Justin Fox is editorial director of the Harvard Business Review Group. He writes a blog for hbr.org (http://blogs.hbr.org/fox/) and a monthly column for Time magazine. From 2007 through 2009 he was an editor at large at Time, writing a weekly column for the magazine and the Curious Capitalist blog for Time.com. Before that Fox spent more than a decade at Fortune magazine, where he covered a wide variety of topics related to economics, finance, and international business. In 2000 and 2001, he was the magazine's Europe editor, based in London.
Prior to joining Fortune, Fox worked at several newspapers, including American Banker and The Birmingham (Alabama) News. He has a degree in international affairs from Princeton University, studied political science at the University of Leiden in the Netherlands, and speaks Dutch and German. Fox is married and has a son. He lives in Manhattan.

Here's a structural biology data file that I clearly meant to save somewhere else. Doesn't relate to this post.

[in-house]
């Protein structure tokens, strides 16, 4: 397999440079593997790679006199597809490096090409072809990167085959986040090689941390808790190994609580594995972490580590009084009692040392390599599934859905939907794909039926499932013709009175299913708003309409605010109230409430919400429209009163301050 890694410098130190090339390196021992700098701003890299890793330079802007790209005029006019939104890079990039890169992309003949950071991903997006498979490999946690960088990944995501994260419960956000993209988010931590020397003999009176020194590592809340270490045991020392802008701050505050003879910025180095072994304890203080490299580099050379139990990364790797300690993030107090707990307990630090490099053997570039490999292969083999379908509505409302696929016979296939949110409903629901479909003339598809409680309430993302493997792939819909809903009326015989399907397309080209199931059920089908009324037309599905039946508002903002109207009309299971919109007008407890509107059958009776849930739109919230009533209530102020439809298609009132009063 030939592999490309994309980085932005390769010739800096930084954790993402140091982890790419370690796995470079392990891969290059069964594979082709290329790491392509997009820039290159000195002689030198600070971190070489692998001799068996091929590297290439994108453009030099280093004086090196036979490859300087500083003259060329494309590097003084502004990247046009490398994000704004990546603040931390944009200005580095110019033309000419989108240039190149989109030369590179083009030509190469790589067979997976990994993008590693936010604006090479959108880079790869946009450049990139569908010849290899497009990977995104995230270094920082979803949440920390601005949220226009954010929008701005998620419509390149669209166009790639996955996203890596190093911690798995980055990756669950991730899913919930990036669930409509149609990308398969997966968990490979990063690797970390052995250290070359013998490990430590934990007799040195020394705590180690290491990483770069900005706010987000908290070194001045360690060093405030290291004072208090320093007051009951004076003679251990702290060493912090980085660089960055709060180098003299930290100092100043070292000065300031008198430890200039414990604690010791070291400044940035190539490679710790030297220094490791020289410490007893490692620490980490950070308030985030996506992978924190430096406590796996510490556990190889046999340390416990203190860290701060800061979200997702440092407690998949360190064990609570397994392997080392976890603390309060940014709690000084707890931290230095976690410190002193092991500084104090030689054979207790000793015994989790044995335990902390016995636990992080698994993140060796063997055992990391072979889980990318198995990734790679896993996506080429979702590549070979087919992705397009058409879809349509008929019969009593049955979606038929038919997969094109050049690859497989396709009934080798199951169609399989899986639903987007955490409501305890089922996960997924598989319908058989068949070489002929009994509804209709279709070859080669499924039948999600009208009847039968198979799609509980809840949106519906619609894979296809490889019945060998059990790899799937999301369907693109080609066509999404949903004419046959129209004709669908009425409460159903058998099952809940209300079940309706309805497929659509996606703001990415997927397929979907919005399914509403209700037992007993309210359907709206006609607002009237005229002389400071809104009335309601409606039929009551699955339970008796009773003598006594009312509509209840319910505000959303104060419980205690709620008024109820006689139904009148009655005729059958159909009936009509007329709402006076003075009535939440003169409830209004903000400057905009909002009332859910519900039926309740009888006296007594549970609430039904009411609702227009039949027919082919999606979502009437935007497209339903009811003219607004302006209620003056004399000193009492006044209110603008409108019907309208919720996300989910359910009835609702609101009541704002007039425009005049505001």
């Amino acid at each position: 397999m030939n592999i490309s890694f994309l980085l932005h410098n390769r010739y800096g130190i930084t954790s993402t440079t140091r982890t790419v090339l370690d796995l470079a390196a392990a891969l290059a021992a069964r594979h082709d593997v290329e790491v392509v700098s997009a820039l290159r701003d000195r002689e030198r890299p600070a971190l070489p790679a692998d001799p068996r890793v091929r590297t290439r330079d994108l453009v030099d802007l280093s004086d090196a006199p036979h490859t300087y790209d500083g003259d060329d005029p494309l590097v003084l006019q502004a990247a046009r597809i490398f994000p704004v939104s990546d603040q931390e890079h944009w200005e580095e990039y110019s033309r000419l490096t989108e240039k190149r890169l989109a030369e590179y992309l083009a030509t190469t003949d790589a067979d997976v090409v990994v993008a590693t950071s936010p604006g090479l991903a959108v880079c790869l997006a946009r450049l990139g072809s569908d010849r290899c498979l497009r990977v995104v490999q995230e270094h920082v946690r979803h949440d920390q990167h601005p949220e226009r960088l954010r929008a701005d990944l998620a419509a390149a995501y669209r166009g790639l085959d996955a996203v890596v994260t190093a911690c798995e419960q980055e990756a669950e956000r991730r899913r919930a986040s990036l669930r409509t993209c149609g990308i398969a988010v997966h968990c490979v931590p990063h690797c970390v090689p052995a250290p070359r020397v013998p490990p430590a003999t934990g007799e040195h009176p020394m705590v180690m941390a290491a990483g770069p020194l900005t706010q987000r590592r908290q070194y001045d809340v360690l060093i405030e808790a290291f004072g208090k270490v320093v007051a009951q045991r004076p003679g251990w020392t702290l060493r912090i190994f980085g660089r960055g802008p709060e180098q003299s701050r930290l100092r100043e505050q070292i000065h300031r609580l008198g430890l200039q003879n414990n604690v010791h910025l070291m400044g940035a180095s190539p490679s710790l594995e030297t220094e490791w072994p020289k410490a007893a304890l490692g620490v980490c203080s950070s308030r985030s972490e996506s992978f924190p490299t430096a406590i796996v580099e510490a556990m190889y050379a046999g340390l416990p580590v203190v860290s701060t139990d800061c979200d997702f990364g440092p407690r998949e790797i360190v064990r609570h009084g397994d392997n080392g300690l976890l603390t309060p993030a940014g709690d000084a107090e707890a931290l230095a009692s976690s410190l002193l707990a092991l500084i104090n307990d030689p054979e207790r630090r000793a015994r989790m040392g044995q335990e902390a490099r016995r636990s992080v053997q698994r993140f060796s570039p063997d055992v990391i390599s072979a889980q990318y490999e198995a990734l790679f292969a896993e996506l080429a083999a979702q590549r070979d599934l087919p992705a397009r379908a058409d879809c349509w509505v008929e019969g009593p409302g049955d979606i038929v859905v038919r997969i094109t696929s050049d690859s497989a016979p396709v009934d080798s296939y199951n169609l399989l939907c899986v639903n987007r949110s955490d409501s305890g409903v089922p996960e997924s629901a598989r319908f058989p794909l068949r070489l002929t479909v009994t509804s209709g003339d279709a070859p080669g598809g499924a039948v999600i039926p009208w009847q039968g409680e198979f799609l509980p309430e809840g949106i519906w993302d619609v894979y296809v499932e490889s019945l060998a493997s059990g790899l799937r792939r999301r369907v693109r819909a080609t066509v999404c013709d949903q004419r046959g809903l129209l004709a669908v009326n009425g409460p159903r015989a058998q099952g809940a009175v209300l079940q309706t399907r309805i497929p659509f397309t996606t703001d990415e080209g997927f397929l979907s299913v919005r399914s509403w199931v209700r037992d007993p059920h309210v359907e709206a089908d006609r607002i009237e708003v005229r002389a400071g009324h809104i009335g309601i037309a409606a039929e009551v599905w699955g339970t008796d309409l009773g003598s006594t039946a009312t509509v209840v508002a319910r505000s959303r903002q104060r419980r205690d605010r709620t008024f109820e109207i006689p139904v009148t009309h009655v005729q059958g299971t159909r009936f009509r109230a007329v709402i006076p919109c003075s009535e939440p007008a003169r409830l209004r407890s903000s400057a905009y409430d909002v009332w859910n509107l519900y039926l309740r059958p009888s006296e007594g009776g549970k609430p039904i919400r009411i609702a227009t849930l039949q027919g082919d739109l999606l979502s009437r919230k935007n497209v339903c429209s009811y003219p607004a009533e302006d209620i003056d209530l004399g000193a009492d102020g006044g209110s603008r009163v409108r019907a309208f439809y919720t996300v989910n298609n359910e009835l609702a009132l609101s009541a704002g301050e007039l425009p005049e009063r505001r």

His first book, 'The Myth of the Rational Market,' is a history of the rise and fall of the efficient market hypothesis -- the influential academic theory that financial markets are nearly perfectly rational and correct. It was the Amazon.com editors' choice as the Best Business Book of 2009 and was a New York Times Notable Book of 2009.
The Myth of the Rational Market: A History of Risk, Reward, and Delusion on Wall Street
by Justin Fox
“Do we really need yet another book about the financial crisis? Yes, we do—because this one is different….A must-read for anyone who wants to understand the mess we’re in.” —Paul Krugman, New York Times Book Review “Fox makes business history thrilling.” — St. Louis Post-Dispatch A lively...
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